Auberon Waugh wrote in the Spectator of 2nd September 1978 that capitalism was dead in Britain.

That's why "From East to West" is greater than anything with Tony Blair's electric guitars on it. That's why I'm sitting here now. That's why white pop, now, is unsalvageable. But it's also why time will be my ultimate fascination until my own is over, and why I still want to believe that there is, somewhere, a parallel universe akin to the one the freed children dance into in the final scenes of Lost Hearts and Moondial, where Voyage are more revered than Dylan, more famous than GaGa.

Don't mind me. I'll leave the house again, some time soon. But this is my justification. This is the reason. This is why I didn't die. I'll keep going, through whatever is to come.

Sea Songs makes a brief transition into Mailwatch

In one breath, Peter Hitchens moans that Britain is now "a subject province of a continental empire".

In the next, he comments that while travelling recently in a European country, he was unable to change British currency into local money because it was "an exotic currency".

I rather suspect he is referring to Turkey here, but even by his / the Mail titles' standards, this is an astonishing level of self-contradiction. If Britain is ever again to have a proper, globally recognised currency, it has two choices. Sadly, I suspect Hitchens would rather see us dollarise. And then go on, in the same breath, about being forced to listen to pop music. Never has the stench of hypocrisy been uglier.

The sad thing is that the case for Europe can arguably be made more convincingly by cultural conservatives than by the likes of Polly "Capital Gold" Toynbee, just as the case for US statehood can be made more convincingly by pop-culture-fundamentalist "leftists" than by an unabashed fogey such as Hitchens Minor (not that he does make such a case, but he would surely see it as a lesser evil, in the exceedingly unlikely event that he ever accepts that the Britain he dreams of is geopolitically unworkable). A greater shame than ever that Auberon Waugh isn't around to make the European case, because he had the ear of people who believe, like Hitchens Minor, that J.S. Bach represents the peak of all musical achievement for all time, people who are not tied to the "rebellion" of 43 years ago as so much of the "left" still is. As it is, most "conservatives" and most "leftists" are both wedded to people who are not their natural allies (the latter, of course, can sometimes make excuses for both the worst excesses of American big business and the worst excesses of Islam: the fact that the Mail dislikes both - hypocritically in the latter case: the most natural non-Muslim sympathisers with the more extreme Islamic tendencies are social conservatives - does not mean the left should defend either). If and when either pathetic tribe returns, blinking, towards the light, I hope they will consult the likes of me, rather than either tribe's house journals, for advice on where to turn next. I may not do very well, but I have no doubt I could do better than any newspaper - of which, in terms of power to distort and lie and poison, there remain none deadlier than the Mail.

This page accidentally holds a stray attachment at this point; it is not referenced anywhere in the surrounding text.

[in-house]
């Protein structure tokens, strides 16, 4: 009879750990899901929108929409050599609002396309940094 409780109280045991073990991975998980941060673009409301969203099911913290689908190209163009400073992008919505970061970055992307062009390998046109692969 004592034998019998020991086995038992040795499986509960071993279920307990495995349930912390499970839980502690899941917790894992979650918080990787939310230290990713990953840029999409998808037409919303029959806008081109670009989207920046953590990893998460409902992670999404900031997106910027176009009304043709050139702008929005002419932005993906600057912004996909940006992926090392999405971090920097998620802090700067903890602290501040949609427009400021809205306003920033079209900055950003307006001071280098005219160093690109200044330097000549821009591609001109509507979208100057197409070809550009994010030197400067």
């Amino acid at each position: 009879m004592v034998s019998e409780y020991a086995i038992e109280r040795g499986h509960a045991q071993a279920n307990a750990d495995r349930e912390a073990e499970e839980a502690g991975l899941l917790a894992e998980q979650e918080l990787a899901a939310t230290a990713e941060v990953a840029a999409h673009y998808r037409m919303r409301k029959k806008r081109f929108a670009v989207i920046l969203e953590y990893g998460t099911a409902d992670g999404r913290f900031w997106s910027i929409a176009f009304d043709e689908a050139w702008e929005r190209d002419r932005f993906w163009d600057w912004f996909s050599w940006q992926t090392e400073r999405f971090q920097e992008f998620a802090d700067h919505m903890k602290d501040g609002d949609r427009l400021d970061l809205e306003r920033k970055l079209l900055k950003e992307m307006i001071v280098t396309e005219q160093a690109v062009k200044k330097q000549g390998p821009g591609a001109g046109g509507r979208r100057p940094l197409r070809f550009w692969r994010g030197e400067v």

Sunday, 27 June 2010

So, that should be that

No doubt the Murdoch rags will suggest that England's potential equaliser was not given because of a full-scale Blatter/Platini conspiracy (and yes, I'm well aware of the chutzpah inherent in my calling anyone else a conspiracy theorist). There is no doubt some case for comparing it to the third goal 44 years ago, and suggesting that back then England still often got what it needed because of the residue of imperial power (the global spread of British pop culture in the '60s was much more the last gasp of the old empire, always crucially dependant on the new one, than the dawn of a new, post-imperial identity for Britain which much of the Left still dangerously believe it was) whereas now, after decades of misplaced grasping and opportunity-missing, it has to fight like any other country and, both because of its history and its latterday teaboy status in someone else's empire, is less likely to get it than most. But that is just carmodising: the truth is that England were not good enough. They might well not have beaten Ghana, for whom it really would have been "more than a match" much more than this one was to either side. And they're likely to be even worse under the sort of manager The Sun would want (with the sole exception of Roy Hodgson, the only English manager who has sufficient experience of the world game that he might be able to make his mediocre, celebified charges actually care about something they can't earn grotesque amounts of money from). That is the brutal truth. It must be faced. At least now the political consequences I feared will presumably not happen - and, with right-wing English nationalism held back, it might also be easier for Andy Murray. Hopefully even The Sun will not begrudge that.